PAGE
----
Introduction to Memetics

More than the sum of our genes
Most of the things we do make no sense at all.  If we took a step back and asked ourselves why we wear ties, or high heels, or why we smoke, gamble, join cults, mow the lawn, play sports, paint the house, vote, or do a million other things, there would be no good reason, other than ‘because we do’.

You might think ‘because that’s the way we’ve evolved’, and that is certainly part of the answer.  We have some basic behaviours that are programmed in to the very cells of our bodies. and that everyone (and pretty much every animal) does – we move about, we sleep, we excrete, we have sex, we eat, we die.  We do these things because natural selection left us with a set of genes that drive us to do them.

But look at the number of different ways that we do these things: our modes of transport, the designs of our bedrooms and bathrooms, our courting behaviours, what we have for lunch, and our funeral rituals. These all vary from culture to culture and from century to century, even though there is very little genetic difference across cultures and across (biologically) short periods, so our genes cannot account for all the differences between the ways we act.

It has been argued, and may well be true, that biology drives the human capacity for culture, but it does not explain the diversity and richness of that culture within very similar genetic groups.

The culture virus
These imitated elements are infectious – they pass from person to person, from business to business, and from culture to culture.  There are also a lot of them: we are constantly bombarded with infectious ideas from our family and friends, and through television, books and social structures such as religions. 
These infectious ideas have been pithily described as ‘viruses of the mind’ (Brodie 1996), although they are definitely not biological in nature. Here are some examples of everyday infectious ideas that we pick up from others:
  • our language, including vocabulary, grammatical structures, alphabets, spelling, the art of writing, pronunciation and regional accents;
  • cultural fragments such as aphorisms, proverbs, fairy tales, folk stories, nursery rhymes, myths, jokes and poetry, as well as songs, symphonies, melodies and theme tunes;
  • all social customs (shaking hands, bowing, kissing cheeks, not belching in public, etc.) and concepts of acceptable behaviour, virtue or vice, and not to mention fashions in food, clothing, architecture and acceptable behaviour;
  • religious and cultural symbols such as Christmas trees (not to mention Christmas!), totem poles, the star of David, crucifixes, crescents, the hammer and sickle, icons, logos and flags, not to mention obsessions with vampires, werewolves, the Loch Ness Monster and alien abduction;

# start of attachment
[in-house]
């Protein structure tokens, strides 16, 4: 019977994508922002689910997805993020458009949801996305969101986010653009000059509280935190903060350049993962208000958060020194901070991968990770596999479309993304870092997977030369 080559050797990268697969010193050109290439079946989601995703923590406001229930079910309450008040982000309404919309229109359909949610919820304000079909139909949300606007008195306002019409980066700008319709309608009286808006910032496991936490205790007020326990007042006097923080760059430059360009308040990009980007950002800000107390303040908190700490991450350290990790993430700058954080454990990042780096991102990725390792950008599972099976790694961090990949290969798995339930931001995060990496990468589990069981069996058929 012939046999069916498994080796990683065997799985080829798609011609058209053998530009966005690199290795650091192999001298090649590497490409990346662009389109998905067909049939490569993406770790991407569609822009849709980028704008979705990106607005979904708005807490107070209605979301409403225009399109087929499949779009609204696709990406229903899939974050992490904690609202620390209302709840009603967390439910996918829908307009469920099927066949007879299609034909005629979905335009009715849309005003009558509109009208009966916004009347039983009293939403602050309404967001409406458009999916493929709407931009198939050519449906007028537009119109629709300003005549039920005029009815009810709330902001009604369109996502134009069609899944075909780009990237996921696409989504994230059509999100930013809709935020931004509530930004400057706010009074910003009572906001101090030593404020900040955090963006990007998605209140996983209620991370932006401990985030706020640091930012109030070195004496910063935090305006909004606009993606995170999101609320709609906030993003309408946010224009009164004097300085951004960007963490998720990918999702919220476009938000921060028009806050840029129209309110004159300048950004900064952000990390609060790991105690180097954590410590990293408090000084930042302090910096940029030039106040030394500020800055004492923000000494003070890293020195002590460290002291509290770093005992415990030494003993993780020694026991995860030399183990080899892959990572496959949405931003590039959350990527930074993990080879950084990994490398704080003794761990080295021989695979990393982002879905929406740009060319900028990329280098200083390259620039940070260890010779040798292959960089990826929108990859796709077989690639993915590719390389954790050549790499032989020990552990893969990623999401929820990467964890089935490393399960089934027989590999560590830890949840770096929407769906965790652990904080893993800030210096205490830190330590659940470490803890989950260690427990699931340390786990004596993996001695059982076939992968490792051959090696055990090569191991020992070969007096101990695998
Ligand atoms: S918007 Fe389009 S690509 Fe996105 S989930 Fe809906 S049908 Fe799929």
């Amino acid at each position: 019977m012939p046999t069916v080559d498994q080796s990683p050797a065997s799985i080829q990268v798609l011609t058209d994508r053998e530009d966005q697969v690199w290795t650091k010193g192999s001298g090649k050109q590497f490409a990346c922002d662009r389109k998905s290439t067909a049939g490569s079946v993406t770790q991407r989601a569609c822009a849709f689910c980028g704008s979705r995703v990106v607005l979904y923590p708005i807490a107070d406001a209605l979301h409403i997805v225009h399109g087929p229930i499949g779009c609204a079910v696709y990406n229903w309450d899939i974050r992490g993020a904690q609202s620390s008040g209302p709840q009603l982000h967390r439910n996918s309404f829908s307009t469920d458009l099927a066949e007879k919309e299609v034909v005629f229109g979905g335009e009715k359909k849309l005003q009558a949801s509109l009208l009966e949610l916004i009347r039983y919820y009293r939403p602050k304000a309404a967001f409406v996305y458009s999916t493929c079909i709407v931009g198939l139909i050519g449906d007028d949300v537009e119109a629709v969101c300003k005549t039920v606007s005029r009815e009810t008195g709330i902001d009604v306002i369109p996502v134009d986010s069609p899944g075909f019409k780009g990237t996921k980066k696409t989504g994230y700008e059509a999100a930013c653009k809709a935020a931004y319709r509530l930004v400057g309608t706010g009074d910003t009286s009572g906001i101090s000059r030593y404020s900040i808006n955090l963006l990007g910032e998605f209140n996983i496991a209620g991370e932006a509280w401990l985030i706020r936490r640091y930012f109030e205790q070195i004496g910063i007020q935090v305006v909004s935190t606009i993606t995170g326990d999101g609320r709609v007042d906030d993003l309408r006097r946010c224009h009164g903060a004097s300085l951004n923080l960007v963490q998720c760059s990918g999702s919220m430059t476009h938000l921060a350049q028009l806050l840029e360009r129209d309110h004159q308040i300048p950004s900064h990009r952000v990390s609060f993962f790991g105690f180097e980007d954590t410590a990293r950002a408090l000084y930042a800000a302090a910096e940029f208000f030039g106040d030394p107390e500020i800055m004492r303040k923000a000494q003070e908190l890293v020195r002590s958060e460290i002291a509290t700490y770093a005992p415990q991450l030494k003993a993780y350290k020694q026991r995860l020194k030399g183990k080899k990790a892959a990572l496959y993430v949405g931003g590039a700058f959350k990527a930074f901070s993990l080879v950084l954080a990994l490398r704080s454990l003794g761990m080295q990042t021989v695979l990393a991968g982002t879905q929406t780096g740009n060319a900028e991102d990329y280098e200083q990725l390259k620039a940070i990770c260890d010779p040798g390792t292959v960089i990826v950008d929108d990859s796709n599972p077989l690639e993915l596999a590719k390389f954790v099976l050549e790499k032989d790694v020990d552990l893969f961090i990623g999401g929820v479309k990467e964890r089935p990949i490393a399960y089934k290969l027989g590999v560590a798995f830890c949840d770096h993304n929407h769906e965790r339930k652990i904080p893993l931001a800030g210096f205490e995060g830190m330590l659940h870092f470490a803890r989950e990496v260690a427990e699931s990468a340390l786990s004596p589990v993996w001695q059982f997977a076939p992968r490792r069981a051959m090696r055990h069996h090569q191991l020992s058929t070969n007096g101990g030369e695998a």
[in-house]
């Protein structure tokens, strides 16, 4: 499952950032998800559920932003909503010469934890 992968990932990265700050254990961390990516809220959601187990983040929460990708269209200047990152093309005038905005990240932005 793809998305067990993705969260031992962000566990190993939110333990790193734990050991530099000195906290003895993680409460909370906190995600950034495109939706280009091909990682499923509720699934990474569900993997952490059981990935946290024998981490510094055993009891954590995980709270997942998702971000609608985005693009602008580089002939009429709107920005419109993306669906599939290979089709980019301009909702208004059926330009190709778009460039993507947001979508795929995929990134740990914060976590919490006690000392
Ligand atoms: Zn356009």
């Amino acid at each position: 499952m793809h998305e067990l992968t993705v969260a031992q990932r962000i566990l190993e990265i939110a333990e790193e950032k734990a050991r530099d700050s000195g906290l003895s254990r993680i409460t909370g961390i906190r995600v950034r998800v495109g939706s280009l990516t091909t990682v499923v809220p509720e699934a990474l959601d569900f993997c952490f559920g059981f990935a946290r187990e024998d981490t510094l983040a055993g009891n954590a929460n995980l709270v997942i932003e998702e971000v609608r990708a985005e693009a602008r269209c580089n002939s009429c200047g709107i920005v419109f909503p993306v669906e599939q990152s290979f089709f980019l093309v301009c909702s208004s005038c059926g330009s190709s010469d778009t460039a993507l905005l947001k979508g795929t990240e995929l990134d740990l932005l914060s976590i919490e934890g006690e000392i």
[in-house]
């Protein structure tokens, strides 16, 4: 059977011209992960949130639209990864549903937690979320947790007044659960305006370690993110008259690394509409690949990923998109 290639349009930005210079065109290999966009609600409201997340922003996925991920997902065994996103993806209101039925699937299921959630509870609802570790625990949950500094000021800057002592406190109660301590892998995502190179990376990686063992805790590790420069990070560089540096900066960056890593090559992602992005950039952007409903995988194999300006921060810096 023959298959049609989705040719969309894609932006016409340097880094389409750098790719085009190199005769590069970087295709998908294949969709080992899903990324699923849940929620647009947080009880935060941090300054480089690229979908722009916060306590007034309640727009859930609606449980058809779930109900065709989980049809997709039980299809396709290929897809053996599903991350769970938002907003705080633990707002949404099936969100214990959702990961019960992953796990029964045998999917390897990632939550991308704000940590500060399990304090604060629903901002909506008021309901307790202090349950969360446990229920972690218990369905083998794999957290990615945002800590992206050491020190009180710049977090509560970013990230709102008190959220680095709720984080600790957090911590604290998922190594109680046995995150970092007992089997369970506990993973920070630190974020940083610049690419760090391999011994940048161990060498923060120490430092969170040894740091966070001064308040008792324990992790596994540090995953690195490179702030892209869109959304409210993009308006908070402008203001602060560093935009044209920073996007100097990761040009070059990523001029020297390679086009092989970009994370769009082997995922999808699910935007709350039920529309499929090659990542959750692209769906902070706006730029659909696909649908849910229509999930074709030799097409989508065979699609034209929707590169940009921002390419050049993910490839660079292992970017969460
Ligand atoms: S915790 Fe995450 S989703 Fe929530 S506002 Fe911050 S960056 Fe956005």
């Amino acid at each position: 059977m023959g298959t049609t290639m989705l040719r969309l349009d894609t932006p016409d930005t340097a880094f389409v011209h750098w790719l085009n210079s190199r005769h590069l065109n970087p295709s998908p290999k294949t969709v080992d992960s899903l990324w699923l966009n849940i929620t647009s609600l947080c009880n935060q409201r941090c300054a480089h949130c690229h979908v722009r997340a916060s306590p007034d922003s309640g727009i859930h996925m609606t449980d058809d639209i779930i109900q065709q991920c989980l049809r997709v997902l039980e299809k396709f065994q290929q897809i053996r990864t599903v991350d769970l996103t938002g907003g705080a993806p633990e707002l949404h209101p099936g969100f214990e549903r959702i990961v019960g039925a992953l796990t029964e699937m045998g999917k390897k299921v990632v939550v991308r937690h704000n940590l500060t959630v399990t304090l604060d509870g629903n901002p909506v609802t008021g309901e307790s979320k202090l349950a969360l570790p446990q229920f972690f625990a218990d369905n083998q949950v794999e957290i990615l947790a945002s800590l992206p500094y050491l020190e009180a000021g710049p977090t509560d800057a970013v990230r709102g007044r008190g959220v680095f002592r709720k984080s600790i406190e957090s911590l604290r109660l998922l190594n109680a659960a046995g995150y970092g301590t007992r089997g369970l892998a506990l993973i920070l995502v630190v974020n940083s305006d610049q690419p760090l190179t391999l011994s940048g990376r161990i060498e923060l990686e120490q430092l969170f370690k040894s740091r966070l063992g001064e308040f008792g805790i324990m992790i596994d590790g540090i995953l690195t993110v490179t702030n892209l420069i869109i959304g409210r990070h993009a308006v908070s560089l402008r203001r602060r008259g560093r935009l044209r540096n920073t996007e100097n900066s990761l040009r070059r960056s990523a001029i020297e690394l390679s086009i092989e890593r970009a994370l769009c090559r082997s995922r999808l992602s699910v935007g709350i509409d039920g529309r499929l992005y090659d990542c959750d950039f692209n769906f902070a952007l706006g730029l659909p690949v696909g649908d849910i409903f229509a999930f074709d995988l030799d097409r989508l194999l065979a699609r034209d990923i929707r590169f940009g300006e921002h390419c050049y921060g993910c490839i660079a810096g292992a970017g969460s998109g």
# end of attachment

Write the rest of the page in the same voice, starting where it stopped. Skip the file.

• QWERTY keyboards, HTML, email, electronic messaging formats, GUI operating systems, the side of the road we drive on, traffic lights, road signs, team sports and anything else that requires co-operation between people who have never met;
  • legal, financial, political and religious systems, not to mention constructs like the arts and sciences, and knowledge structure such as units of weight, time, length, volume, etc., the periodic table, taxonomies, colours, notation systems used in mathematics and the sciences, and so on;
  • Internet scams, computer viruses, phishing, spam, urban myths (drying the poodle in the microwave, the alligator in the sewers, the Blair Witch, etc.);
  • Absolutely everything to do with the way that organisations operate.

A test of universality

Nothing in the list above is common to every human everywhere, but the ideas are so commonplace that we must have copied them from somewhere.  So there must be something that carries these concepts and makes them stick in our heads.

But it can't be biological - Germans and Dutch are biologically very similar but their cultures are very, very different. There must be some other carrier.

I propose that if something is widely shared but not universally common, then it must have been transmitted from one person to another.  There must be a means of transmitting it, which we shall call a ‘meme’ for reasons we will get to shortly.

To see how saturated our lives are with memes, just sing ‘Happy birthday to you’.  The first meme here is the idea of a birthday.  Next we have the birthday party (another meme) at which a birthday cake will probably be served and birthday presents (two more) given.  Then people may sing ‘Happy birthday to you’ to a tune that is so well known that it’s probably going through your head as you read this.  The lyrics are well known too – at least the first verse – so there’s another meme.  And until recently the song was subject to copyright (another meme). In case you think ‘these are universal, everyone sings that', I can tell you that large parts of the world either ignore birth anniversaries or use some substitute such as a Saint's Day. So this whole set of structures has to have been copied from others, rather than being innate.

We are no more aware of the memes that govern our lives than a fish is of water, but just think how memes like property, money, slavery, crop rotation, slavery, democracy and equality of women have, in their turn, transformed our society. In fact, the whole of human civilisation propagates through meme transmission, and our culture is defined by a set of dominant memes that filter the way we see the world, determine what we believe, and tell us how to act.
Meet the memes
Is fashion genetic?